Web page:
This actually sneaked out just before Christmas, but I’v4 only now got my hands on Too Much Too Young by Steve Piper, which is published by Old Dog Books.
Yes, the same Old Dog Books which brought you the mod novel A Crafty Cigarette last year. As you might have gathered, it has only just arrived, so I’ve not had chance to read it just yet, but I suspect if you enjoyed the first book from Old Dog, you might well want to check this one out too.
As for the subject matter, this is the write-up:
November 1979. The lines are clear. Things so black and white, at least to the eyes and ears of Britain’s youth. The ragged edges of punk rock had been smoothed in to the sound of new wave and inner city housing estates had yet to decompose in to the crumbling and neglected smack and crack saturated slums of the ’90s.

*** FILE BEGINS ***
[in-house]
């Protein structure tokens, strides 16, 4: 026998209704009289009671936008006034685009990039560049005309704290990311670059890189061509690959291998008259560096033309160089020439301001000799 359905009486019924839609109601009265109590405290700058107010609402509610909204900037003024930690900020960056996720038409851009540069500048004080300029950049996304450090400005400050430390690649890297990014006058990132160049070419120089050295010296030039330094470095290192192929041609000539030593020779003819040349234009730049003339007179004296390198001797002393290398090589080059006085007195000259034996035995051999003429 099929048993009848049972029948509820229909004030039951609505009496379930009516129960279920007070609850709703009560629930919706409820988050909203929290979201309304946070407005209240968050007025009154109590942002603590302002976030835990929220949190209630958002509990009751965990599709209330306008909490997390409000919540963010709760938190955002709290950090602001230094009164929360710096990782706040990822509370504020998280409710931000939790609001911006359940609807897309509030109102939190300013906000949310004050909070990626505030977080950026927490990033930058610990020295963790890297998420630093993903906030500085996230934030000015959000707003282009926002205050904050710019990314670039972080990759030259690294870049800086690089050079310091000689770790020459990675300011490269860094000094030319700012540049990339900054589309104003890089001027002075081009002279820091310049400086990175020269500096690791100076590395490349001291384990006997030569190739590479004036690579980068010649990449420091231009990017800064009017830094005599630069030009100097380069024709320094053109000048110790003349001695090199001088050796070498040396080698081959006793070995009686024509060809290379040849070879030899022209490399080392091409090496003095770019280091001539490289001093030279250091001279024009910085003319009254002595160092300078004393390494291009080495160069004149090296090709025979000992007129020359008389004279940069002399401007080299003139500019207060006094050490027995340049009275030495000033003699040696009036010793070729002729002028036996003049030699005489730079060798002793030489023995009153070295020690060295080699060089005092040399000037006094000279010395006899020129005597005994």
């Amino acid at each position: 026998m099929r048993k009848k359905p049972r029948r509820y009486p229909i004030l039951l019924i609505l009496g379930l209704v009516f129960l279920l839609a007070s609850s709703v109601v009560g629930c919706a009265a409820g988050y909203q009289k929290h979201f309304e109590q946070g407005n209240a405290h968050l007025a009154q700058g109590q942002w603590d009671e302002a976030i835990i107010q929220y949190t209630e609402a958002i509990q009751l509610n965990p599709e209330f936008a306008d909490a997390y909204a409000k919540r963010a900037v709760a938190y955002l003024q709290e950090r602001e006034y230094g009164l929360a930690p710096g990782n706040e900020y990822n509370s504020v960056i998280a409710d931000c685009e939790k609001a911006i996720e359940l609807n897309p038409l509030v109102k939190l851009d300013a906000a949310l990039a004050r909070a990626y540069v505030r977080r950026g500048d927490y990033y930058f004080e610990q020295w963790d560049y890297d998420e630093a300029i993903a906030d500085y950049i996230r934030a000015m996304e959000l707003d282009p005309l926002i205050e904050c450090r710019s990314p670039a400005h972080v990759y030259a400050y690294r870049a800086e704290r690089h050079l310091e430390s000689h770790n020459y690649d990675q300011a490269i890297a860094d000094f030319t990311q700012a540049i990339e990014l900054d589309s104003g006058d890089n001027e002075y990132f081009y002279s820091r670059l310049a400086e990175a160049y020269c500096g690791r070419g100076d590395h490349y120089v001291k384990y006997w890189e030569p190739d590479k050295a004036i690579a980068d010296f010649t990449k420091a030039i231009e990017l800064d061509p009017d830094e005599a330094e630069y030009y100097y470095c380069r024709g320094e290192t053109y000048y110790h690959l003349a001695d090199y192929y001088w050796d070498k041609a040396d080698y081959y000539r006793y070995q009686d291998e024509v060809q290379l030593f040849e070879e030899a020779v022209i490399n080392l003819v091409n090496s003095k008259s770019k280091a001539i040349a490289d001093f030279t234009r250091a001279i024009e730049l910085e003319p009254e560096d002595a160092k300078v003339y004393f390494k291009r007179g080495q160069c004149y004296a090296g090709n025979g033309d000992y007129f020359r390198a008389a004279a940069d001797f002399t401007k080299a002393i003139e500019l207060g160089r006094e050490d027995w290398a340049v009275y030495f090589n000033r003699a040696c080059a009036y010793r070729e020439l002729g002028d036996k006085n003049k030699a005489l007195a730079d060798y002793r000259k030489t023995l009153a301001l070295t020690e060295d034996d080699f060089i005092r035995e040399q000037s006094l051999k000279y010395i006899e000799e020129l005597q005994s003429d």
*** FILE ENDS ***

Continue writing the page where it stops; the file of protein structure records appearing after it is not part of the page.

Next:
Britain’s tribes were defined by differences in attitude, attire, musical allegiance, philosophies, territories and behaviour. Mods were mods, punks were punks. The Labour party was the Labour party and the Conservatives, Conservatives. The workers kept working and the bosses planned their retirement. That November on BBC’s ‘Top of the Pops’ three bands performed.
Conceived by different mothers; the Midlands of England and its capital, and yet intrinsically linked by the same sire; ska music imported from the West Indies, they signal in a new era and the arrival of the 2 Tone records gravy train. Championing a stable of fresh fledgling upstarts pumping out a punchy hybrid of ska-punk tunes, 2 Tone records grabbed the pop charts by the throat.
The nation tired and tested after two terms of turbulent Labour government voted in a Conservative administration; at its head Britain’s first ever female Prime Minister, Margaret Thatcher. And she was out to spoil the party…